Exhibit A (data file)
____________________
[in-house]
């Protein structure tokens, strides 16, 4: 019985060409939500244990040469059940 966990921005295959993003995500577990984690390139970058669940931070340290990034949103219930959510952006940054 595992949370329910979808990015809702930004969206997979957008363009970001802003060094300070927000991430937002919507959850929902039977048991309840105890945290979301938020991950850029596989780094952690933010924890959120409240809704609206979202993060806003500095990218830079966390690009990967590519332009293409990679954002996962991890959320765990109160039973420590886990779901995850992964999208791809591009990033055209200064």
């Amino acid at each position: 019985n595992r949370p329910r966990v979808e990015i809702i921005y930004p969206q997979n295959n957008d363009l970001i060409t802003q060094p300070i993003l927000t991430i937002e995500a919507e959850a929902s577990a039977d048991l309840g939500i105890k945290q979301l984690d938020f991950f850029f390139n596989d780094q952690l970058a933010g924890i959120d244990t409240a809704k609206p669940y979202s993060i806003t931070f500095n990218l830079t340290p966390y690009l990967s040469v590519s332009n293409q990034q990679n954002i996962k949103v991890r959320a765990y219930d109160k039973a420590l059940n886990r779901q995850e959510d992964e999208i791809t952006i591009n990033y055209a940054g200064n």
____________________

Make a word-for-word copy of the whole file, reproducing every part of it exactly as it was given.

[in-house]
């Protein structure tokens, strides 16, 4: 019985060409939500244990040469059940 966990921005295959993003995500577990984690390139970058669940931070340290990034949103219930959510952006940054 595992949370329910979808990015809702930004969206997979957008363009970001802003060094300070927000991430937002919507959850929902039977048991309840105890945290979301938020991950850029596989780094952690933010924890959120409240809704609206979202993060806003500095990218830079966390690009990967590519332009293409990679954002996962991890959320765990109160039973420590886990779901995850992964999208791809591009990033055209200064």
């Amino acid at each position: 019985n595992r949370p329910r966990v979808e990015i809702i921005y930004p969206q997979n295959n957008d363009l970001i060409t802003q060094p300070i993003l927000t991430i937002e995500a919507e959850a929902s577990a039977d048991l309840g939500i105890k945290q979301l984690d938020f991950f850029f390139n596989d780094q952690l970058a933010g924890i959120d244990t409240a809704k609206p669940y979202s993060i806003t931070f500095n990218l830079t340290p966390y690009l990967s040469v590519s332009n293409q990034q990679n954002i996962k949103v991890r959320a765990y219930d109160k039973a420590l059940n886990r779901q995850e959510d992964e999208i791809t952006i591009n990033y055209a940054g200064n």